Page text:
In Prabhu Dayal Deorah etc. etc. v. The District Magistrate, Kamrup & Ors. (1973), Justice Matthew emphasised the preservation of personal liberty. He highlighted the historical importance of adhering to procedural safeguards in protecting personal liberty. In P. Sirajuddin v. Government of Madras & Ors. (1982), Justice Mitter emphasises the importance of conducting a preliminary inquiry before charging a public servant, especially if he is holding a position of power. It is justified by the potential harm that these charges can cause to the individual as well as the department. Justice Mudholkar in State of Uttar Pradesh v. Bhagwant Kishore Joshi (1963) expresses that, in cases where there is a prohibition in CrPC, a police officer is permitted to conduct preliminary inquiries before the registration of the offence. 

Judgement of the court in State of Haryana v. Bhajan Lal

Criminal litigation

The Supreme Court, in a judgement dated 21st November 1990, set aside the High Court judgement. It was decided that quashing the FIR by the High Court was not valid because it was not legally and factually sustainable. This part of the High Court judgement was set aside. However, the commencement as well as the entire investigation too were quashed. The court also mentioned that the third appellant lacked valid authority under Section 5A(1) of the Prevention of Corruption Act, 1988. The provision states that only an officer at the rank of an inspector or above can take up the investigation of an offence under Clause (e) of Section 5(1). The judgement highlighted that the Superintendent of Police (SP) was over-enthusiastic and hasty when he instructed the Station House Officer to investigate. However, even though he lacked authority, the investigation was necessary. The court emphasised how it was crucial for the officer authorising such investigations to provide reasons for granting permission. It also held that not holding outgoing governments accountable for their misdeeds lays down an alarming position. Therefore, such a view cannot be judicially approved. They acknowledged that before an investigation is initiated, it is essential for the court to ensure that the allegations are not rooted in mala fide intent. The objective of Section 5A is to protect politicians and public servants from being harassed and victimised by frivolous investigations. Investigative authorities must adhere strictly to the provisions. However, if one provision is not followed, it does make the whole investigation illegal.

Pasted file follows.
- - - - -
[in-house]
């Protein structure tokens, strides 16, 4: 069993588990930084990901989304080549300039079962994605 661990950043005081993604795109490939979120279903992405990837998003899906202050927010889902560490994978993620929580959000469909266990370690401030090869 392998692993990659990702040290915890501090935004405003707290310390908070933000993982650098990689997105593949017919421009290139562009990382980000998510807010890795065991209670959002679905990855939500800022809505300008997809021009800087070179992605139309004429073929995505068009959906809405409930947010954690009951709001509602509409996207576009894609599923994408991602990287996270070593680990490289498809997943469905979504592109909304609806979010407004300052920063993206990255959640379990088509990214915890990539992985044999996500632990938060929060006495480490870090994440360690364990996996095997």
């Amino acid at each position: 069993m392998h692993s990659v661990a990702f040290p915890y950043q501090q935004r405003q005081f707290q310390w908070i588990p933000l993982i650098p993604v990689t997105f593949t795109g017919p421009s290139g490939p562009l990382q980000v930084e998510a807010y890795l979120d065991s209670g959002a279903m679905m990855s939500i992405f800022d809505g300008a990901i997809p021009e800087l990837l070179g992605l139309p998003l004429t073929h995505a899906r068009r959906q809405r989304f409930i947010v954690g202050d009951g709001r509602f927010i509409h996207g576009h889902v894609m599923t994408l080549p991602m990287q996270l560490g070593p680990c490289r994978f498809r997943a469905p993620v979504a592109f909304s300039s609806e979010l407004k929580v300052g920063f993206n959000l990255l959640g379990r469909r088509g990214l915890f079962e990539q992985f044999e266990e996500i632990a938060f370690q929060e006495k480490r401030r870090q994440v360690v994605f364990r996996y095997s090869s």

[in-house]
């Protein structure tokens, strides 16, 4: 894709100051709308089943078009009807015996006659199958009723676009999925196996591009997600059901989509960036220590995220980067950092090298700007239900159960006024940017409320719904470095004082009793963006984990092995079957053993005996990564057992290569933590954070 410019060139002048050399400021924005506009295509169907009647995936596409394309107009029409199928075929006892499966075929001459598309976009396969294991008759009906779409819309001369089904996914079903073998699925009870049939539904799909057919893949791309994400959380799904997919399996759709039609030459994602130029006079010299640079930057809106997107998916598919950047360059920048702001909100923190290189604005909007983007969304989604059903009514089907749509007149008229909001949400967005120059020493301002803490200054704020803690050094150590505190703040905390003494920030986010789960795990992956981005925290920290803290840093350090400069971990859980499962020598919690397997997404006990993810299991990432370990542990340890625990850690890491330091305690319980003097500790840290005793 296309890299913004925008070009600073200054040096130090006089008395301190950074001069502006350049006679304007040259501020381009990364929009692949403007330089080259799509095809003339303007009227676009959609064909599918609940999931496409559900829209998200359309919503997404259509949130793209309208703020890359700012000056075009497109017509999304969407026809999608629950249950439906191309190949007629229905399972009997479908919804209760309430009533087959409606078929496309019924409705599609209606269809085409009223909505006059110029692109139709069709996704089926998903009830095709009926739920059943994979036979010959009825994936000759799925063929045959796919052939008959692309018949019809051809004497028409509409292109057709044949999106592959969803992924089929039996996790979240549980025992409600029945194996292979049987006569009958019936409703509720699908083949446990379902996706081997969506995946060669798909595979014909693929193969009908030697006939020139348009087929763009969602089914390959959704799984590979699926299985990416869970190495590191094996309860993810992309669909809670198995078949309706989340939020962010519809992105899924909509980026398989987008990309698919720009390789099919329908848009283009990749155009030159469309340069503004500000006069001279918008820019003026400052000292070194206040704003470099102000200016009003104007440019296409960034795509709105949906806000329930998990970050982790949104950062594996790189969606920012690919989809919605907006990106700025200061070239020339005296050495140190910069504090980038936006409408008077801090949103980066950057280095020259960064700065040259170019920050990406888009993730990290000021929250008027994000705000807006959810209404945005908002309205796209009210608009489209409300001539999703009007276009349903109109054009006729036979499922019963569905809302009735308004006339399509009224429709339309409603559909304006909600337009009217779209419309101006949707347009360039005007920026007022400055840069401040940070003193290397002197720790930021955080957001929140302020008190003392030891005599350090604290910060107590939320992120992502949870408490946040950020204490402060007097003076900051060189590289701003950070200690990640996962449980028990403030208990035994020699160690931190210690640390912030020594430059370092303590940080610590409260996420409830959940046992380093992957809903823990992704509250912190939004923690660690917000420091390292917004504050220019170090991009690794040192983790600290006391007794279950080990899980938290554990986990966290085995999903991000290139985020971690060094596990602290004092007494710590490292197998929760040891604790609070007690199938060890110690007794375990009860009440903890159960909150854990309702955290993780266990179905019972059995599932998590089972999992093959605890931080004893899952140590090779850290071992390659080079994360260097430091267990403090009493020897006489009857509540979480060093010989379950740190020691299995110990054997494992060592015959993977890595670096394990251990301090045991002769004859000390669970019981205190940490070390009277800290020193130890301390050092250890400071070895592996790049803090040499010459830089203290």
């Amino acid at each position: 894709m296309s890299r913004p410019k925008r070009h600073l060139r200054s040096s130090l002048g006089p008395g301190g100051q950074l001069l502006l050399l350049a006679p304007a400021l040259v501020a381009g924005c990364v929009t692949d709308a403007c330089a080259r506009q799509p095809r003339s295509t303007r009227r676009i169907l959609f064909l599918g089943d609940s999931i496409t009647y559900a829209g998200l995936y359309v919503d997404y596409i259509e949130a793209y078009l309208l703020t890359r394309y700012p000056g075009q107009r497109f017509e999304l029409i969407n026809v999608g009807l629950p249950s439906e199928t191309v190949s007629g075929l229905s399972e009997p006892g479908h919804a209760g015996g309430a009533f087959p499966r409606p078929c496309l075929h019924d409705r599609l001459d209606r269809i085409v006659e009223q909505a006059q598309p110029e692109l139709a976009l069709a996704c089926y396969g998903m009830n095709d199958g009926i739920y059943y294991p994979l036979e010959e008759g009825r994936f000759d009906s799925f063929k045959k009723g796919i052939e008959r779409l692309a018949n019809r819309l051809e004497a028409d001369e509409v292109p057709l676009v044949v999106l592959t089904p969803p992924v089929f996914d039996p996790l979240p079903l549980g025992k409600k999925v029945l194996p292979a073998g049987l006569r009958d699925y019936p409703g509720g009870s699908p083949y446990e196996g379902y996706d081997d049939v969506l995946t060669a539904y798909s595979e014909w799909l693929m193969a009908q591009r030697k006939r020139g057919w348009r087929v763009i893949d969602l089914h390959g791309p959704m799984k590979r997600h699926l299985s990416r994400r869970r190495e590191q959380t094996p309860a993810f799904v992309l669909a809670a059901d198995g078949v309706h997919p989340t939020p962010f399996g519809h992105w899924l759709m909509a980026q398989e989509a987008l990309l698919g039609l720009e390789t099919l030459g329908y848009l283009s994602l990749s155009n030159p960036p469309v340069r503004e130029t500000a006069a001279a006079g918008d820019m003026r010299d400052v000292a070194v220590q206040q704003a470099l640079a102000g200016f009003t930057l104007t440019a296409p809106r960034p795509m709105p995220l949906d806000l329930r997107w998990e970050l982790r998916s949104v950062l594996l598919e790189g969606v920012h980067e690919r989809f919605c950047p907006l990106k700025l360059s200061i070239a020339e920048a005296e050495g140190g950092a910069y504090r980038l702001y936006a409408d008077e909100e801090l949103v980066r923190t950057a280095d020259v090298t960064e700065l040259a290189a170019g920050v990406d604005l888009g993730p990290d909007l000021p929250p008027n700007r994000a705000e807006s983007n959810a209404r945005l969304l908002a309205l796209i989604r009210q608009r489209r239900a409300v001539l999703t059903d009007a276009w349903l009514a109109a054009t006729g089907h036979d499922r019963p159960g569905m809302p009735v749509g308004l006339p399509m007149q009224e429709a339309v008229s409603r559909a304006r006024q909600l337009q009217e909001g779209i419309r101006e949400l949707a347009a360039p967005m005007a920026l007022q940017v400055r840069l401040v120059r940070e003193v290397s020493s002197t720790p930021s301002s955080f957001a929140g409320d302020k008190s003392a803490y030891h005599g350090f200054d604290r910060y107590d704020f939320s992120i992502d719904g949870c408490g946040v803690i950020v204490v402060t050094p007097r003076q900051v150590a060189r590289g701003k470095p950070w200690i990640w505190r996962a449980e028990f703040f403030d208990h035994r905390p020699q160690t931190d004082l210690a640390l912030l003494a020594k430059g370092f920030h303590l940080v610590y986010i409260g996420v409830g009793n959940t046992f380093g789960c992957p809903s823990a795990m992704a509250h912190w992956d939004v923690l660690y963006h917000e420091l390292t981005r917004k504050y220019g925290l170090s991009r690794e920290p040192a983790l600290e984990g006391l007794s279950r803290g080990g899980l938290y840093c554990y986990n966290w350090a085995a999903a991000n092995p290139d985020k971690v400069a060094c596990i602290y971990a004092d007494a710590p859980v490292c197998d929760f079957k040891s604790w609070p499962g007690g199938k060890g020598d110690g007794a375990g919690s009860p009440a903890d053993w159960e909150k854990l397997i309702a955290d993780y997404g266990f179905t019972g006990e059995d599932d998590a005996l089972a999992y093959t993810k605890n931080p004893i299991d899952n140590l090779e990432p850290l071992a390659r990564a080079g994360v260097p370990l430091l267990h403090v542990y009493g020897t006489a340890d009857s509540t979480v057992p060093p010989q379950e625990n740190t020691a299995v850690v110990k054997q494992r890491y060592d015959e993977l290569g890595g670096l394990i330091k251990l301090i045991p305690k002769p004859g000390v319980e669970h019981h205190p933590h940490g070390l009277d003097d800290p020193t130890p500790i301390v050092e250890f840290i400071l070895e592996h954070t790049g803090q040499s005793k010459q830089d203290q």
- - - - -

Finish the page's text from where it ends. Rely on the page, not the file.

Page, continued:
The court stated that it is essential to have information on a cognizable offence for registering an FIR. If the information satisfies the requirements under Section 154(1) of the CrPC then the officer-in-charge has no option but to register a case by filing an FIR. While a police officer cannot investigate a non-cognizable offence, they can do so by obtaining an order from a magistrate having proper authority, subject to the conditions mentioned in Section 155(3). In cases where there is more than one offence, the entire case is deemed cognizable. The investigation is deemed an exclusive field for the police, and the courts cannot interfere with the investigations. Chapter XIV of the CrPC has a scheme that involves keeping the magistrate informed of the investigation at all stages, but they cannot intervene. If the police officer exceeds his legal authority, the courts can intervene, consider the nature and extent of the breach, and then pass an appropriate order. The judgement emphasises the need for the protection of human dignity and highlights that no entity should have unquestionable rights or unlimited powers.